During the availability, Julien gave the latest update on Chris Kelly’s recovery. The alternate captain has been out of game action since April 8.
“Chris Kelly is coming along. Every day’s a better day for him, so that’s basically all I can tell you about him,” said Julien.
General Manager Peter Chiarelli later issued an update through the team on defenseman Adam McQuaid, who has been sidelined since January 19.
“McQuaid underwent successful arthroscopic surgery on Thursday, May 1 on his right ankle,” Chiarelli said in the update. “His expected recovery time is eight weeks.”
BOSTON, MA - The Bruins don't make it easy.
They make it nail-biting, and dramatic. Just when you think it's maybe 'not their day' and luck isn't on their side and the fight isn't quite there, they'll make you wish those thoughts had never entered your mind.
If this was a first time affair, maybe those thoughts would have crept into their minds, too.
But we've seen the Black & Gold rally from deficits, time and time again. They had already done it twice, from down two goals, this postseason, though there's one comeback in 2013 that still sticks out the most and makes you think anything's actually possible.
As a result, Saturday's comeback at TD Garden that saw the Bruins fight from being down 3-1 midway through the third period to score four straight goals and take the 5-3 win from Montreal, shouldn't be too shocking.
"When we get that first goal, I think everyone knows that if it’s going to happen, it’s going to happen again," said Dougie Hamilton, who started the comeback at 10:56 into the third to pull Boston to within one. The Habs still led 3-2.
"It just seemed like we got that life, and we knew we were going to come back and win the game," said Brad Marchand, who pulled up in the left wing circle and found Hamilton with a cross-ice pass for the crowd-awakening goal from the high slot.
WILMINGTON, MA - This time of year, you'll hear a familiar refrain from the Bruins.
One game at a time. Short-term memory. Don't get too high, don't get too low.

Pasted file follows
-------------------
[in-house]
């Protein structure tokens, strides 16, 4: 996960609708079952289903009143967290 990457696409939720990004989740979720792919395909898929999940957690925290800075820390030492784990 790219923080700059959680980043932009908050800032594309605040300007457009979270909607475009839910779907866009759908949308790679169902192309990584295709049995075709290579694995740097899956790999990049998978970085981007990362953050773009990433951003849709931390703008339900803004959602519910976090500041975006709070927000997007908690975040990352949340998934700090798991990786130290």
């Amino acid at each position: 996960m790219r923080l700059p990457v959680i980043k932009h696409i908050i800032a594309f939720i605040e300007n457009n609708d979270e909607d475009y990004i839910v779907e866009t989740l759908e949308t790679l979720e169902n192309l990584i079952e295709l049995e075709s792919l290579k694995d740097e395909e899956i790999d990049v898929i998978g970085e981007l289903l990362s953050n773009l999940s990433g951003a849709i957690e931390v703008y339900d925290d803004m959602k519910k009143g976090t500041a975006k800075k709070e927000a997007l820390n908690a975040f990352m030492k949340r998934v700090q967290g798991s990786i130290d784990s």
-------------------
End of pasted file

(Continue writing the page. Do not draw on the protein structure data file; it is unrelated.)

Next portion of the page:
The refrain is there, because it works. In the playoffs, a win can put you over the moon, and every loss feels like losing a Game 7 in overtime. A player has to trick his mind into never being satisfied, while never being too hard on himself.
"It's never fun to lose, especially at this time of the year," said Patrice Bergeron, as the team gathered at their practice rink, Ristuccia Arena, following their 4-3 double overtime loss to Montreal in Game 1 on Thursday night. Most Bruins stayed off to rest, while a dozen opted to hit the ice. All regrouped.
"That being said, you've got to put it in the past. It's a series and it's one game, so we need to make sure we bounce back."
There was a calmness to the Bruins' locker room following the loss; not in a complacent sort of way, but stemming from the fact that while the OT loss stung, it was, after all, just one game.
That's why come Friday, the group's feeling towards its play on the ice was still a positive one.
"Of course it is," said Bruins Head Coach Claude Julien. "I said it [Thursday] night, there was no panic after the game. It was only Game 1, and it's a long series."
BOSTON, MA - The feeling was disappointment.
It wasn't frustration, or anger, and it didn't result in careless words being thrown around in the locker room postgame. Amidst the disappointment, there was still a sense of calm.
"This is just game number one here. You don’t get frustrated after one game," said Bruins Head Coach Claude Julien.
At 4:17 into double overtime late Thursday night, P.K. Subban beat Tuukka Rask right off the faceoff on the power play with his lethal point shot.
The Bruins had first killed off a penalty to Daniel Paille to start the second OT, and were tasked with killing another, as Matt Bartkowski was sent to the box for a hold after trying to gain positioning with Brandon Prust in front of Rask.
They came up short, falling 4-3 as the Habs took Game 1 at TD Garden. The result stung.
"That’s pretty self-explanatory," said a solemn but calm Bartkowski, when asked about the disappointment following the loss.
The pain won't necessarily linger for long, though.
BostonBruins.com - Every day in the lead-up to their second round series against the Montreal Canadiens, the Bruins have been asked about the storied rivalry between the two franchises.
It's been 90 years of hockey in Black & Gold. The teams will be facing each other in a postseason series for a much talked about 34th time - the most in all of North American professional sports.
For the core of current Bruins, they've seen the Habs during the playoffs three times since 2008. In 2011, the collision course took them through Montreal to the Cup. That barrier stands in their way yet again.
"Well there's definitely a lot of history and it's always very special to play the Canadiens," Patrice Bergeron said on the morning of Game 1 from the Bruins' locker room at TD Garden.
"It's always an intense game and hard to play against type of games to win, so it's about making sure we take it up to another notch."
Countless reporters had streamed into the locker room for the media availability time slot following the team's routine pregame skate, routinely crowding around the Bruins' stalls to catch their every word.
David Krejci was asked earlier in the week what he thinks of when he hears Boston-Montreal. His easy response?